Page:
Julia Rühl, Carmen Citterio, Christine Engelmann, Tracey A. Haigh, Andrzej Dzionek, Johannes H. Dreyer, Rajiv Khanna, Graham S. Taylor, Joanna B. Wilson, Carol S. Leung, Christian Münz
A key mechanism of tumor resistance to immune cells is mediated by expression of peptide-loaded HLA-E in tumor cells, which suppresses natural killer (NK) cell activity via ligation of the NK inhibitory receptor CD94/NKG2A. Gene expression data from approximately 10,000 tumor samples showed widespread HLAE expression, with levels correlating with those of KLRC1 (NKG2A) and KLRD1 (CD94). To bypass HLA-E inhibition, we developed a way to generate highly functional NK cells lacking NKG2A. Constructs containing a single-chain variable fragment derived from an anti-NKG2A antibody were linked to endoplasmic reticulum-retention domains. After retroviral transduction in human peripheral blood NK cells, these NKG2A Protein Expression Blockers (PEBLs) abrogated NKG2A expression. The resulting NKG2Anull NK cells had higher cytotoxicity against HLA-E-expressing tumor cells. Transduction of anti-NKG2A PEBL produced more potent cytotoxicity than interference with an anti-NKG2A antibody and prevented de novo NKG2A expression, without affecting NK cell proliferation. In immunodeficient mice, NKG2Anull NK cells were significantly more powerful than NKG2A+ NK cells against HLA-E-expressing tumors. Thus, NKG2A downregulation evades the HLA-E cancer immune-checkpoint, and increases the anti-tumor activity of NK cell infusions. Because this strategy is easily adaptable to current protocols for clinical-grade immune cell processing, its clinical testing is feasible and warranted.
Takahiro Kamiya, See Voon Seow, Desmond Wong, Murray Robinson, Dario Campana
Idiopathic pulmonary fibrosis (IPF) is a chronic and deadly disease with a poor prognosis and few treatment options. Pathological remodeling of the extracellular matrix (ECM) by myofibroblasts is a key factor that drives disease pathogenesis, although the underlying mechanisms remain unknown. Alternative polyadenylation (APA) has recently been shown to play a major role in cellular responses to stress by driving the expression of fibrotic factors and ECMs through altering microRNA sensitivity, but a connection to IPF has not been established. Here, we demonstrate that CFIm25, a global regulator of APA, is down-regulated in the lungs of patients with IPF and mice with pulmonary fibrosis, with its expression selectively reduced in alpha-smooth muscle actin (α-SMA) positive fibroblasts. Following the knockdown of CFIm25 in normal human lung fibroblasts, we identified 808 genes with shortened 3′UTRs, including those involved in the transforming growth factor-β signaling pathway, the Wnt signaling pathway, and cancer pathways. The expression of key pro-fibrotic factors can be suppressed by CFIm25 overexpression in IPF fibroblasts. Finally, we demonstrate that deletion of CFIm25 in fibroblasts or myofibroblast precursors using either the Col1a1 or the Foxd1 promoter enhances pulmonary fibrosis after bleomycin exposure in mice. Taken together, our results identified CFIm25 down-regulation as a novel mechanism to elevate pro-fibrotic gene expression in pulmonary fibrosis.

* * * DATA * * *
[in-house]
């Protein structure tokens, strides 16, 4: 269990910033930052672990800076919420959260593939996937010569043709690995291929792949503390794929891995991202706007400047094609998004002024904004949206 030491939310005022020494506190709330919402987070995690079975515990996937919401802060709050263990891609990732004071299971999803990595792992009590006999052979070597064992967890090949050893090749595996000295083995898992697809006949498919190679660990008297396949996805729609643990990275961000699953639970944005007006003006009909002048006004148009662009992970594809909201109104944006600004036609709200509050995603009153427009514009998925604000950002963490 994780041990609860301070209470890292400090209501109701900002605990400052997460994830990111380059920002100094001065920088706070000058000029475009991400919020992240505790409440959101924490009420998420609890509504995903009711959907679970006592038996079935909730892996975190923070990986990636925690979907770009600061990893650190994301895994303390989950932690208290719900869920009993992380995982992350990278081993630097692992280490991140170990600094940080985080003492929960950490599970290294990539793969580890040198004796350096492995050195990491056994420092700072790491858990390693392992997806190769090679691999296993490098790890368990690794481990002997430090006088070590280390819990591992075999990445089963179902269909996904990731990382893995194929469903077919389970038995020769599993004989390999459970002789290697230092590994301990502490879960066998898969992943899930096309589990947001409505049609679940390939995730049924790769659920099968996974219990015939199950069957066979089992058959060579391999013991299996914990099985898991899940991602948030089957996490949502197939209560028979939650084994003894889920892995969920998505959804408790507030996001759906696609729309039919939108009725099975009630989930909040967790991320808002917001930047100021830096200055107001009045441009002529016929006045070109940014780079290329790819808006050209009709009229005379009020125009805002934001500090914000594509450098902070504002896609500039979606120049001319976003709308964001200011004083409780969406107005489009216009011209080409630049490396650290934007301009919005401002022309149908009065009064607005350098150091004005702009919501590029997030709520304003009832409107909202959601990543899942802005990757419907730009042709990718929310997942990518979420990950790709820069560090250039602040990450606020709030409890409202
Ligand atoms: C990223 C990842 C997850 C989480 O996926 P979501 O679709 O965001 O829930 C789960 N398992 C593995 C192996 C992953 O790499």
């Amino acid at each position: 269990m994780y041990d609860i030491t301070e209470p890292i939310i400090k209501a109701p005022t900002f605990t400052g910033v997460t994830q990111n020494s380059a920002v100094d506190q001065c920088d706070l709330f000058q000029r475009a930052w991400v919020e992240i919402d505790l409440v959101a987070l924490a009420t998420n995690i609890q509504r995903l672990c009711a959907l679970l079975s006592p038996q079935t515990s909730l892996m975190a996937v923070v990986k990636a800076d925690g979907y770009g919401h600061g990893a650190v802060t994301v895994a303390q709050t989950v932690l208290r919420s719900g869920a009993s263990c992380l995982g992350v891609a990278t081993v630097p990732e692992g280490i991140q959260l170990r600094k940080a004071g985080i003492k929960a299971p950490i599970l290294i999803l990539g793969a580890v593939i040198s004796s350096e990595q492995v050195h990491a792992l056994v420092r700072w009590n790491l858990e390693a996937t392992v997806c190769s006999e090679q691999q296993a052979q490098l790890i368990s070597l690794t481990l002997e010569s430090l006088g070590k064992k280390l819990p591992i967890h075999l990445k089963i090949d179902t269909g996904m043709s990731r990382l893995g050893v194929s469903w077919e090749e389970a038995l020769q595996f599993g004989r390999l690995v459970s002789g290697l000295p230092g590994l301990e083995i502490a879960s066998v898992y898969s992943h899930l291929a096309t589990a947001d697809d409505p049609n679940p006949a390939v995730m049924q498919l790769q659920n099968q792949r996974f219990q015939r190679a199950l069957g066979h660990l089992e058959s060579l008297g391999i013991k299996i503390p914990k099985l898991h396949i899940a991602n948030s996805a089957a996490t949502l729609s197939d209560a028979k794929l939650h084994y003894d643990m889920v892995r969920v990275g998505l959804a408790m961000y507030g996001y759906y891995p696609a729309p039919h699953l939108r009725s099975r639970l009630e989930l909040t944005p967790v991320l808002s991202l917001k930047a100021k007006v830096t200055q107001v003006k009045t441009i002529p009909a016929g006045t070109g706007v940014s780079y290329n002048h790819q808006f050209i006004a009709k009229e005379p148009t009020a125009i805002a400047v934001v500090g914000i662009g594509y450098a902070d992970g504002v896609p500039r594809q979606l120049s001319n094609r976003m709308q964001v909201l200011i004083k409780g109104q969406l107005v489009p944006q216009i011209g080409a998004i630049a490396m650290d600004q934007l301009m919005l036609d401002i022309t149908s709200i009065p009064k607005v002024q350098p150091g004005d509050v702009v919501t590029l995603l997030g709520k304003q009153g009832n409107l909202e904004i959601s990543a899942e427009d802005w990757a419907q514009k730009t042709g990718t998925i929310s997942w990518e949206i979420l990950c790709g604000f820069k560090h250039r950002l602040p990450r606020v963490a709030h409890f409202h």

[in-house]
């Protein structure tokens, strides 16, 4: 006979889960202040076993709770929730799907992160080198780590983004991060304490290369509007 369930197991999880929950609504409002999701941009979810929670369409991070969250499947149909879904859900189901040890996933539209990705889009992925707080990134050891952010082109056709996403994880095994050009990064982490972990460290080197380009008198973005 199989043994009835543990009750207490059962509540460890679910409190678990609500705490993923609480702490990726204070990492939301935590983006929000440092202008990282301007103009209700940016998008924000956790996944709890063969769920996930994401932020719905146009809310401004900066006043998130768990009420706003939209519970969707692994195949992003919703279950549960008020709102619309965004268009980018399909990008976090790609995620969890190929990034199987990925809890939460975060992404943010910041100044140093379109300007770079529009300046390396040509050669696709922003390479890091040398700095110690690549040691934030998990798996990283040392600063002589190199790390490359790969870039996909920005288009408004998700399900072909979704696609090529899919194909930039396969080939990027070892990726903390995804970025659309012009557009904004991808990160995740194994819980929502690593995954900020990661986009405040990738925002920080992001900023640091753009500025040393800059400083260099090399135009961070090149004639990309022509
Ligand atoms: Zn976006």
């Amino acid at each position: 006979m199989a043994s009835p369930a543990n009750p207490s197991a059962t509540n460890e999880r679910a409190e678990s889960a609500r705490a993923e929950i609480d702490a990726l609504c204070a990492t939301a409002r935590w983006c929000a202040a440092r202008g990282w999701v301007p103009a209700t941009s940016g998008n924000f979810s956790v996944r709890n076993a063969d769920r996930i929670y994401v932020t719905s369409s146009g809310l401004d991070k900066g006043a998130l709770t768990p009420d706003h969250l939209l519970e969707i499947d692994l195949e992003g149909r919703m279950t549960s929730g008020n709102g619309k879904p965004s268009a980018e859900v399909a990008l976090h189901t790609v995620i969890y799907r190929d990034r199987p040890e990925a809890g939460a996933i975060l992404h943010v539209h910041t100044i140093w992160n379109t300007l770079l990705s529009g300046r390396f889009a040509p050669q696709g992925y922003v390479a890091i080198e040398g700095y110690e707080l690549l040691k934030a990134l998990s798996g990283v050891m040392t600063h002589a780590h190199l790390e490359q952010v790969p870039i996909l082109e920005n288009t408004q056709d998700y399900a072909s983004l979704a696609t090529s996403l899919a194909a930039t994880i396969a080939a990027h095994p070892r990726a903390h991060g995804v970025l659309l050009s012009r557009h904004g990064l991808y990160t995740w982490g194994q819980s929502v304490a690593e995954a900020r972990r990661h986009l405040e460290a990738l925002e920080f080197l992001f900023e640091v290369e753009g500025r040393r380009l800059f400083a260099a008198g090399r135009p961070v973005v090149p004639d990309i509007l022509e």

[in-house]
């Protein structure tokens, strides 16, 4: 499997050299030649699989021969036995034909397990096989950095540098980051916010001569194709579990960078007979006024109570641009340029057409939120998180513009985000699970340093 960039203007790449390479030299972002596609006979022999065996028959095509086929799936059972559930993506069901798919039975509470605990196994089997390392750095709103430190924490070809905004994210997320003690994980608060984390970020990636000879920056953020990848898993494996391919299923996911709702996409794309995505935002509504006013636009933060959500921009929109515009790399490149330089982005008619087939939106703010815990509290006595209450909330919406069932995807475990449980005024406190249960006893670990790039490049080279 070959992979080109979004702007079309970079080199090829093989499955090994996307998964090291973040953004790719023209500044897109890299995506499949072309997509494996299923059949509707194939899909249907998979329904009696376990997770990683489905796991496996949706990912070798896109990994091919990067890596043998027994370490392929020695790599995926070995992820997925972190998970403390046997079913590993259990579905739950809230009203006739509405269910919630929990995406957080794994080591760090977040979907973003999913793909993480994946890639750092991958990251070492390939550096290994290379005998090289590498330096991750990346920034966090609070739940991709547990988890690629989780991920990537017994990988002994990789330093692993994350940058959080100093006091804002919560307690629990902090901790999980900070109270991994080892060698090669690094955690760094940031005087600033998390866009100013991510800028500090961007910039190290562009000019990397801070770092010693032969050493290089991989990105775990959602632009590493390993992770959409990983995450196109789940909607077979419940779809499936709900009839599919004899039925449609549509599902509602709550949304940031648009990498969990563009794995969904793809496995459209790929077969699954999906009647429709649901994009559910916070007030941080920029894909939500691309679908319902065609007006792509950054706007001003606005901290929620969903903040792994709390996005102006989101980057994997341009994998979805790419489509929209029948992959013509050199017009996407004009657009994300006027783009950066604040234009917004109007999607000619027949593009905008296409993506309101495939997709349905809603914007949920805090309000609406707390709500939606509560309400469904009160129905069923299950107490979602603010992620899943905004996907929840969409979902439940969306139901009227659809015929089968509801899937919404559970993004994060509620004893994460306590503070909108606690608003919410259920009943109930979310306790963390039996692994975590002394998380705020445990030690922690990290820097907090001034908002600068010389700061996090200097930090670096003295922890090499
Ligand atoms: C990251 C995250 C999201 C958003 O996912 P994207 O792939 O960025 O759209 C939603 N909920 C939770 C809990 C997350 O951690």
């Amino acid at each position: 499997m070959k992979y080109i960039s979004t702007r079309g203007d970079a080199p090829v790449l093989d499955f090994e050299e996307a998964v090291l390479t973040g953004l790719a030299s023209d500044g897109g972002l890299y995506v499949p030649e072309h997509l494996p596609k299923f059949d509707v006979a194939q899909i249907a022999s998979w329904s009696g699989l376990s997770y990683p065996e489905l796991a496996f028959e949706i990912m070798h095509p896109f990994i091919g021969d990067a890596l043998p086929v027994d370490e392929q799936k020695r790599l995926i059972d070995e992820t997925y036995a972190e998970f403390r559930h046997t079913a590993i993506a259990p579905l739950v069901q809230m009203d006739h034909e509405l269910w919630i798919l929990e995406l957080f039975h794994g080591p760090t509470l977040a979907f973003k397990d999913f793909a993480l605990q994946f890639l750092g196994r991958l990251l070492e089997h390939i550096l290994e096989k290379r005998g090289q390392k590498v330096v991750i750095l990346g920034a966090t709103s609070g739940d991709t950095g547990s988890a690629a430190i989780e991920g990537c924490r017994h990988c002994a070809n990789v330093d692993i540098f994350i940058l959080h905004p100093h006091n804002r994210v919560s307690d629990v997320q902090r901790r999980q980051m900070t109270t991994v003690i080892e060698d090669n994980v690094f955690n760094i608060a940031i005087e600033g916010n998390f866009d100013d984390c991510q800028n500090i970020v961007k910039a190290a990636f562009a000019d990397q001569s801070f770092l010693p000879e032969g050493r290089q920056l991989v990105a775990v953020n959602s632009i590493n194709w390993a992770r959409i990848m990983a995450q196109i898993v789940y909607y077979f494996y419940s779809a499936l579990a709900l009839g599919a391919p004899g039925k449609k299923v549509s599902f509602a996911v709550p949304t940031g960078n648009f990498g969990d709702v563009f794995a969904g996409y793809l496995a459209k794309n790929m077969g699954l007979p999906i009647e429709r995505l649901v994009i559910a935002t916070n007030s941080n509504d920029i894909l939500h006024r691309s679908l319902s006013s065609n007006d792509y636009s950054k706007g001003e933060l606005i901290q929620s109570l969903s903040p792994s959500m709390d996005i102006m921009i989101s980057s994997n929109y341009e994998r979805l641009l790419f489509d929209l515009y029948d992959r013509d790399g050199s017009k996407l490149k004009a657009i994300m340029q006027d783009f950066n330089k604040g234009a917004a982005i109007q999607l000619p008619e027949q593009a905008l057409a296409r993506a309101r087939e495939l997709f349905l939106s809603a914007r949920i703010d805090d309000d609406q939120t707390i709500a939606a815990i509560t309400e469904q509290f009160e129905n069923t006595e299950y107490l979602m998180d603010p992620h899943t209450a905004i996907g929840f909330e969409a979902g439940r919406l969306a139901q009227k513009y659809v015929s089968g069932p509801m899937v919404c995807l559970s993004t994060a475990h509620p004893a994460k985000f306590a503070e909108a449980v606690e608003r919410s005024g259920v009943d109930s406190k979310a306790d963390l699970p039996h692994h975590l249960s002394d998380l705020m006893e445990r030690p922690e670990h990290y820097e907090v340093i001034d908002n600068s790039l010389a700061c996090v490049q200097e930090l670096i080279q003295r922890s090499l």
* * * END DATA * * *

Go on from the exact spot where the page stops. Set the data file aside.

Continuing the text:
Tingting Weng, Junsuk Ko, Chioniso P. Masamha, Zheng Xia, Yu Xiang, Ning-yuan Chen, Jose G. Molina, Scott Collum, Tinne C. Mertens, Fayong Luo, Kemly Philip, Jonathan Davies, Jingjing Huang, Cory Wilson, Rajarajan A. Thandavarayan, Brian A. Bruckner, Soma S.K. Jyothula, Kelly A. Volcik, Lei Li, Leng Han, Wei Li, Shervin Assassi, Harry Karmouty-Quintana, Eric J. Wagner, Michael R. Blackburn
Bone osteogenic sarcoma has a poor prognosis as the exact cell of origin and the signaling pathways underling tumor formation remain undefined. Here, we report an osteogenic tumor mouse model based on the conditional knockout of liver kinase b1 (Lkb1; also known as Stk11) in Cathepsin K (Ctsk)-Cre expressing cells. Lineage tracing studies demonstrated that Ctsk-Cre could label a population of periosteal cells. The cells functioned as mesenchymal progenitors with regard to markers and functional properties. LKB1 deficiency increased proliferation and osteoblast differentiation of Ctsk+ periosteal cells, while downregulation of mTORC1 activity, using Raptor genetic mouse model or mTORC1 inhibitor treatment, ameliorated tumor progression of Ctsk-Cre Lkb1fllfl mice. Xenograft mouse models, using human osteosarcoma cell lines, also demonstrated that LKB1 deficiency promoted tumor formation, while mTOR inhibition suppressed xenograft tumor growth. In summary, we identified periosteum-derived Ctsk-Cre expressing cells as a cell of origin for osteogenic tumor and suggested the LKB1-mTORC1 pathway as a promising target for treatment of osteogenic tumor.
Yujiao Han, Heng Feng, Jun Sun, Xiaoting Liang, Zhuo Wang, Wenhui Xing, Qinggang Dai, Yang Yang, Anjia Han, Zhanying Wei, Qing Bi, Hongbin Ji, Tiebang Kang, Weiguo Zou